Words by Shannon Wylie
If you haven’t heard of Mr. Mohamed Al Khadar, the Executive Director of Urban Development &Estidama Sector at Abu Dhabi Urban Planning Council (UPC), then you’ve most probably dropped your children at schools he’s helped to approve, taken ill at hospitals he’s granted permission to build or you may even live in a home he’s helped conceptualize. But of course, Mr Al Khadar won’t take all of the credit, because to him teamwork is the epitome of economic and environmental success. “A leader should believe that everyone is useful, all you have to do is dig deep.” Perhaps it’s metaphorical but the meaning behind the message is something that propelled Mr. Al Khader along with Abu Dhabi to a status few other leaders and cities relish: visionary.
These visions are nothing short of award winning.Abu Dhabi, in fact, was one of the 15 cities shortlisted in October 2014 for the Guangzhou International Award for Urban Innovation. As well, Mr. Al Khadar waspersonally awarded the prestigious Rabdan Award for Best Executive Director, which recognizes excellence in the field.“It was quite amazing,” said Mr. Al Khadar of his win, who then went on to say: “I have previously won four or five awards but from the Rabdan, (as it’s awarded based on submitted documentation) you’re able to dig deeper into what you have done and see the things that you are capable of.” This, he is referring to,is “the audit room”. A process of sorts, which he created, whereby approvals are drummed down into one streamlined, sanctioned service. “Instead of the client submitting documentation for approval, which ‘usually’ is missing vital sections, is now a process that ensures the clock does not tick until the planner is able to sign off and say the documentation is acceptable. This gives us a 90 percentile on improvement.” That same year their plan won the most improved at Radban too.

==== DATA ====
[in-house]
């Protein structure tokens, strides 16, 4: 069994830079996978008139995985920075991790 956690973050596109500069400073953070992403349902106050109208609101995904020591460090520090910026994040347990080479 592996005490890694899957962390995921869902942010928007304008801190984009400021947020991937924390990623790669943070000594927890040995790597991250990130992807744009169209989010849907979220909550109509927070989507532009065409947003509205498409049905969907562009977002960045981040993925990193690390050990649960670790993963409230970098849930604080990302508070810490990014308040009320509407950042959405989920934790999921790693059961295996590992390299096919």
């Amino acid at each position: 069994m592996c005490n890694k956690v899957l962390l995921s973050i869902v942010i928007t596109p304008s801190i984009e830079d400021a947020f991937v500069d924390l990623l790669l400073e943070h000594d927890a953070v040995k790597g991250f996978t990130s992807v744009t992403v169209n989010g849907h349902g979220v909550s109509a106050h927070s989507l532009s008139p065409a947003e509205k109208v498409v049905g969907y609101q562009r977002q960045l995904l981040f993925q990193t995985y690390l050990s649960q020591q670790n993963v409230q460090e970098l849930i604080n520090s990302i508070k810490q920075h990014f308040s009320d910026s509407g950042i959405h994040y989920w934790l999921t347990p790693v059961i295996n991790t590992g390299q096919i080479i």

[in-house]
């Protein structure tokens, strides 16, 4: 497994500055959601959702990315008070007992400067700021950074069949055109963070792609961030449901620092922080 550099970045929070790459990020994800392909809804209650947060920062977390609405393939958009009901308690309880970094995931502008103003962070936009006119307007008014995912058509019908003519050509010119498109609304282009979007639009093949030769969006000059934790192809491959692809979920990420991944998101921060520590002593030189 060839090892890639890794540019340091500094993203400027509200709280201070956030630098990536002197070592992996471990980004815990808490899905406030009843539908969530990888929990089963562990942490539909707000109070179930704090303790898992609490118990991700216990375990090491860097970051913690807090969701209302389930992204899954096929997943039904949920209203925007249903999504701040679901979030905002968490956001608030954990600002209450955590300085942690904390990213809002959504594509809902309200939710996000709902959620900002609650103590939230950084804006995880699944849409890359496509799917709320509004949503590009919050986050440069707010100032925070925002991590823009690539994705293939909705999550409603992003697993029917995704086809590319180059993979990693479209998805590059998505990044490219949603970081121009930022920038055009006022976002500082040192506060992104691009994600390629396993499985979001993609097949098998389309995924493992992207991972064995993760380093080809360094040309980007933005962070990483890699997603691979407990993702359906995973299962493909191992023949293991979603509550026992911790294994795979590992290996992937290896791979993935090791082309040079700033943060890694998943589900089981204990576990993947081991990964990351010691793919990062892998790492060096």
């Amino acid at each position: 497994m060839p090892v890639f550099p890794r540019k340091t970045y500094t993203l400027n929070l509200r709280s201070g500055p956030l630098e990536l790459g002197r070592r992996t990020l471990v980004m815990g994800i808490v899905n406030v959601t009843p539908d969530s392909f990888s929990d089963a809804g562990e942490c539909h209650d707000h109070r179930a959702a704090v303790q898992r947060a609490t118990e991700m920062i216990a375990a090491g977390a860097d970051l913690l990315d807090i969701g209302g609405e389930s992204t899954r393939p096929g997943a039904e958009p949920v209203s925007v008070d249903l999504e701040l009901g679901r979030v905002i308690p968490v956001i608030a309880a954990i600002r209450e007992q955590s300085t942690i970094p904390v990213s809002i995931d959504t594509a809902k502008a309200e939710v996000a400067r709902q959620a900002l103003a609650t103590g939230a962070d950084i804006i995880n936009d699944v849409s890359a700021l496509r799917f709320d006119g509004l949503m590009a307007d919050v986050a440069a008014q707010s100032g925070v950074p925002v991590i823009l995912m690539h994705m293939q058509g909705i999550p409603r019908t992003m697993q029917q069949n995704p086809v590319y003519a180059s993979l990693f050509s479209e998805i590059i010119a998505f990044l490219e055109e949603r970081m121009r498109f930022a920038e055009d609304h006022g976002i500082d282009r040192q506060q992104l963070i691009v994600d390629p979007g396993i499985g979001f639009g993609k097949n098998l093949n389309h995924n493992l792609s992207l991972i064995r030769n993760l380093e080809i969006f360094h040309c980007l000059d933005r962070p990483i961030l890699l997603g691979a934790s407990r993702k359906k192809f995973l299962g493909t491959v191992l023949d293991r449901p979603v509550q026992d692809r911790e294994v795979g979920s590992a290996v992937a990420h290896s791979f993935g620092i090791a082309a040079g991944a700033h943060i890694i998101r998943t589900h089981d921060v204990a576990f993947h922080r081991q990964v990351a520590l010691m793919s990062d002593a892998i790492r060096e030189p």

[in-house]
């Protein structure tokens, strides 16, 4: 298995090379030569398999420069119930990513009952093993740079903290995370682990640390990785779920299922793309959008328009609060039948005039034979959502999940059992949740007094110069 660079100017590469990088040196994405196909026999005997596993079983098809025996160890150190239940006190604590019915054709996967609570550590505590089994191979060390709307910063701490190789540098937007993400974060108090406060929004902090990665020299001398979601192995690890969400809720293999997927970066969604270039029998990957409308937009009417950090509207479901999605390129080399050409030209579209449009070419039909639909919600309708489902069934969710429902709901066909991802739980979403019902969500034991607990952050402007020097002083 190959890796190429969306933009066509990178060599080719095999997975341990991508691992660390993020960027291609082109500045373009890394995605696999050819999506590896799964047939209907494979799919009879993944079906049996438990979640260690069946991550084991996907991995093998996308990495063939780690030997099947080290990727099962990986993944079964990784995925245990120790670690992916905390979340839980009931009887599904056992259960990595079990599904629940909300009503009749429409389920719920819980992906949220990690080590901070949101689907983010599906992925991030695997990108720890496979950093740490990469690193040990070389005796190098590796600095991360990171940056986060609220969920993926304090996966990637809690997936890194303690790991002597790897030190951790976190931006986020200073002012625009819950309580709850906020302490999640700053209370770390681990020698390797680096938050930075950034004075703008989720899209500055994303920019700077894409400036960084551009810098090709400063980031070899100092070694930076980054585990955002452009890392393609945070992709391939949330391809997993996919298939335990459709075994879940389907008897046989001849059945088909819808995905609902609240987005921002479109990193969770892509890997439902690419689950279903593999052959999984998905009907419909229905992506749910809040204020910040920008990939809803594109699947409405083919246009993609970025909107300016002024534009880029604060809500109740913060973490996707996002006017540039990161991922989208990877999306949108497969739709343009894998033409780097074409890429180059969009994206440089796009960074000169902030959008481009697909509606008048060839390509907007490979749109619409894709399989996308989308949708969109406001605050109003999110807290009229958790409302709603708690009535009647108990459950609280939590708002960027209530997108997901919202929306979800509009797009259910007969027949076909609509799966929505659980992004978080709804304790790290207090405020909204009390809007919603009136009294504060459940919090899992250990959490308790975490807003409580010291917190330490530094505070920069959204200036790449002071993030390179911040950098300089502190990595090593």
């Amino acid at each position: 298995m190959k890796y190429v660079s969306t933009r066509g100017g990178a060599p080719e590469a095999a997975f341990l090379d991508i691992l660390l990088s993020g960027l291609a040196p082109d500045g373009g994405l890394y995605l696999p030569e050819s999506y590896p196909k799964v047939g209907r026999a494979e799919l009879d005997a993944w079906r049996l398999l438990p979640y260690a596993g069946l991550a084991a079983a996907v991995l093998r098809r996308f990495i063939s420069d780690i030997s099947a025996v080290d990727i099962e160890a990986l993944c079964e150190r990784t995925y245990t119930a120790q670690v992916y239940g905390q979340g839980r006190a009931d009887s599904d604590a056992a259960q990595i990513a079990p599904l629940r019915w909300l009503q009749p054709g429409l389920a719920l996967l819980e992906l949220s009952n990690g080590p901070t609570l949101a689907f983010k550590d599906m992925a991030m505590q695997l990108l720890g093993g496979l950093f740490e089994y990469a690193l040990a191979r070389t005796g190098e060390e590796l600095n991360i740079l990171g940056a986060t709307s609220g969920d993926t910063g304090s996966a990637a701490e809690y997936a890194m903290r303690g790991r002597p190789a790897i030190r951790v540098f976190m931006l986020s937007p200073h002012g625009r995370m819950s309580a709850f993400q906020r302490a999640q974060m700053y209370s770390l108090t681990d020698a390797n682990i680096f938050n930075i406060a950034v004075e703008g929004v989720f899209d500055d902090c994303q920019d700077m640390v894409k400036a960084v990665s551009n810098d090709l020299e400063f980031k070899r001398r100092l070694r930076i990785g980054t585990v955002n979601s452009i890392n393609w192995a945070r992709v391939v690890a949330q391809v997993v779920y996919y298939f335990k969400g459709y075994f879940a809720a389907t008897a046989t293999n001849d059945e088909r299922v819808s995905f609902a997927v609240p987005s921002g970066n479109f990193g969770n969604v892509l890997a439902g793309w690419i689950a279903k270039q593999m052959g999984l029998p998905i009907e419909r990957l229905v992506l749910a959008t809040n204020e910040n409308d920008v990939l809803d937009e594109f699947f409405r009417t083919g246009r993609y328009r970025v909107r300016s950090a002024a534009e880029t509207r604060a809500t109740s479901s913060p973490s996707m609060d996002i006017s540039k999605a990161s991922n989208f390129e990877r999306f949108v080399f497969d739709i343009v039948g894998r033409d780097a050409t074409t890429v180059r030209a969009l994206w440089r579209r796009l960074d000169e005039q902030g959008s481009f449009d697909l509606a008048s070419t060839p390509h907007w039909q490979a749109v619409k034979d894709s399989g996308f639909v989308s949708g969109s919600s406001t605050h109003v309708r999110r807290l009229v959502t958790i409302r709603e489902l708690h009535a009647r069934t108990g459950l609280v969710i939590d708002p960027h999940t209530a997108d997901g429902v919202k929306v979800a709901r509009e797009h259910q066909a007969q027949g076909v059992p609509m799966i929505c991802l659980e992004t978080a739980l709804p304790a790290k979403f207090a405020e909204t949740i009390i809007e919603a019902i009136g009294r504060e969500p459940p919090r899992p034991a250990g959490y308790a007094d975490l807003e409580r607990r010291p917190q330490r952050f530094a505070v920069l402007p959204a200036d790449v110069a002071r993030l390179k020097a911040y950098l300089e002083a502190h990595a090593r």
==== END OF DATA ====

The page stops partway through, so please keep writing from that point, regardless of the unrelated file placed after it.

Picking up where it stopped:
Aside from his many awards, what supportsMr. Al Khadar’s stellar 17-year service to his previous posts within Aviation, General Investment, Ports and now the Urban Planning sector, are four degrees. The Executive Director pools his education, which includes a BS in Aerospace from Metropolitan State University of Denver, USA, an Executive MBA from the American University of Sharjah, UAE, an Executive Education in Competitive Strategy from INSEAD, France and an Executive Education in Governs from Harvard University, USA, to lead (and learn from) a sector that is so vital to the future of Abu Dhabi, that it now has it’s own fifteen year implementation plan.
“At UPC we are the custodian of the 2030 plan and we are assigned by the government to make sure the plan is on track,” confirmed Mr. Al Khadar.“Yet, there are so many stakeholders, entities, corporations’ interests, and commercial entities to manageso we have to have a strong communication plan.We’ve found that when you share knowledge with different entities, it works. We let them feel that they’re apart of it and their inputs are very vital. There was trust created through this communication plan.” This, it seems is the cornerstone of Mr. Al Khadar’s ability as a leader to be forward thinking and engage with the many hands that make light of the work. As is his ability to admit failures.
Aptly speaking: “When we re-launched the Estidama program in 2010 we faced great resistance probably because the market wasn’t ready. There’s no shame to say that there was no proper communication plan either.” However, after a two year “resistance” period followed by a slow tolerance, which reached a crescendo in 2013, did the market then start to “accept the implementation”, according to Mr. Al Khadar. Now due to a series of highly effective training workshops, is the Urban Development & Estidama Sector operating at a per functionary level. So much so that Estidama went from working with two suppliers to now, what is estimated to be, over 120 suppliers. “That’s a lot of market variety created because of Estidama. A lot of developers now approach us too.”